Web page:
The research showed that 61% of those deploying or considering bans said the measures are intended as long-term or permanent, with risks to data security, privacy, and corporate reputation driving decisions to take action. 83% also voiced concerns that unsecured apps pose a cybersecurity threat to their corporate IT environment.

At the same time, while there is concern about the increasing use of ChatGPT and other generative AI tools at work, the majority of businesses also recognize the opportunity for such applications in the workplace to increase efficiency (55%) and innovation (52%), and enhance creativity (51%). Regarding using Generative AI tools for cybersecurity defense, most respondents (81%) remained in favor, suggesting that IT decision-makers don’t want to be caught flat-footed and give cybercriminals the upper hand.

To Shishir Singh, Chief Technology Officer, Cybersecurity at BlackBerry, organizations must take a cautious yet dynamic approach to Generative AI applications in the workplace.

“Banning Generative AI applications in the workplace can mean many potential business benefits are quashed. At BlackBerry, we are innovating with enterprise-grade Generative AI, keeping a steady focus on value over hype, and exercising caution with unsecured consumer Generative AI tools. As platforms mature and regulations take effect, flexibility could be introduced into organizational policies. The key will be having the right tools in place for visibility, monitoring, and management of applications used in the workplace.”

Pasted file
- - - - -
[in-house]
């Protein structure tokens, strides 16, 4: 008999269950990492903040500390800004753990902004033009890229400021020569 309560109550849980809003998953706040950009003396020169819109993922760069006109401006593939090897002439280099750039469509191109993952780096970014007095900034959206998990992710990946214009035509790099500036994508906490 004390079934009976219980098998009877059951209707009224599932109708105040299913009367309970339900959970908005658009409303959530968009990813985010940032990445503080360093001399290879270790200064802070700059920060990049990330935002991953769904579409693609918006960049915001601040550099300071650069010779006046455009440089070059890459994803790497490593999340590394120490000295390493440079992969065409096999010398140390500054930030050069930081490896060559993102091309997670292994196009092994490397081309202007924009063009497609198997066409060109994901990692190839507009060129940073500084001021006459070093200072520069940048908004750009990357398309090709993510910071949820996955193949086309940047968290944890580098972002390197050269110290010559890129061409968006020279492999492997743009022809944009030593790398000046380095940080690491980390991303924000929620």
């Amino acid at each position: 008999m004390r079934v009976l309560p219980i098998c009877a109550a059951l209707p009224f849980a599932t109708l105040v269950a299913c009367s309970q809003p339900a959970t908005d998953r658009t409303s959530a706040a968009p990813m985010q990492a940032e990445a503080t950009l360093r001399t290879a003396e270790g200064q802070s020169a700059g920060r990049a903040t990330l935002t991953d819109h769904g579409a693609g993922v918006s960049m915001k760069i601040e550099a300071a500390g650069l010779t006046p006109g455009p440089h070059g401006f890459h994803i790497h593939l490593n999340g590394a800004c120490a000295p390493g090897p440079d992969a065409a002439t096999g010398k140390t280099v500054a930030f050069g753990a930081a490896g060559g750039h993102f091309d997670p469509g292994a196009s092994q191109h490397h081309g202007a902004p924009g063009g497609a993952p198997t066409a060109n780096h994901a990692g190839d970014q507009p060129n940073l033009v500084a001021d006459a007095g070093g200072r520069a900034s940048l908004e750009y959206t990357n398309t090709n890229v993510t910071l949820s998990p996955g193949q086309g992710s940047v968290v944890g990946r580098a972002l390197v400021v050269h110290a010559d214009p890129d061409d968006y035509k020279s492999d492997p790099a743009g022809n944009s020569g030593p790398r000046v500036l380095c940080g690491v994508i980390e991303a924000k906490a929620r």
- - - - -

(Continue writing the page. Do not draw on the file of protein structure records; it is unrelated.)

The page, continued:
AI in cybersecurity

But here’s the thing. Can businesses control their employees using ChatGPT and other generative AI? Generative AI is no doubt a game-changing technology that can boost productivity. Can companies find a way to use it without compromising security?

BlackBerry’s research highlights that 80% of IT decision-makers agree that organizations are within their rights to control the applications that employees use for business purposes. However, 74% also think such bans signal “excessive control” over corporate and BYO devices.

As such, businesses could look to unified endpoint management (UEM) to provide the required controls over which applications can connect to the corporate environment, ensuring enterprise security and user privacy by containerizing corporate data. At a time when consumer-grade Generative AI and other unregulated applications are unsecured, an enterprise-grade UEM solution is critical to organizations.

When it comes to cybersecurity, AI could be a game-changer as well. For example, BlackBerry’s updates to its AI engine have enhanced threat prediction capabilities for organizations by 40% compared with earlier versions. BlackBerry’s Cylance AI has unfailingly protected businesses and governments globally from cyberattacks since its inception, with a multi-year predictive advantage.

The new engine builds upon previous iterations that stop attacks 12 times faster and with 20 times fewer resources than other cybersecurity solutions.

“With the introduction of our next-generation AI engine, we are taking cybersecurity to the next level and proving that predictive solutions are not only the future but are a reality today,” commented Nathan Jenniges, Vice President of Product Strategy at BlackBerry Cybersecurity.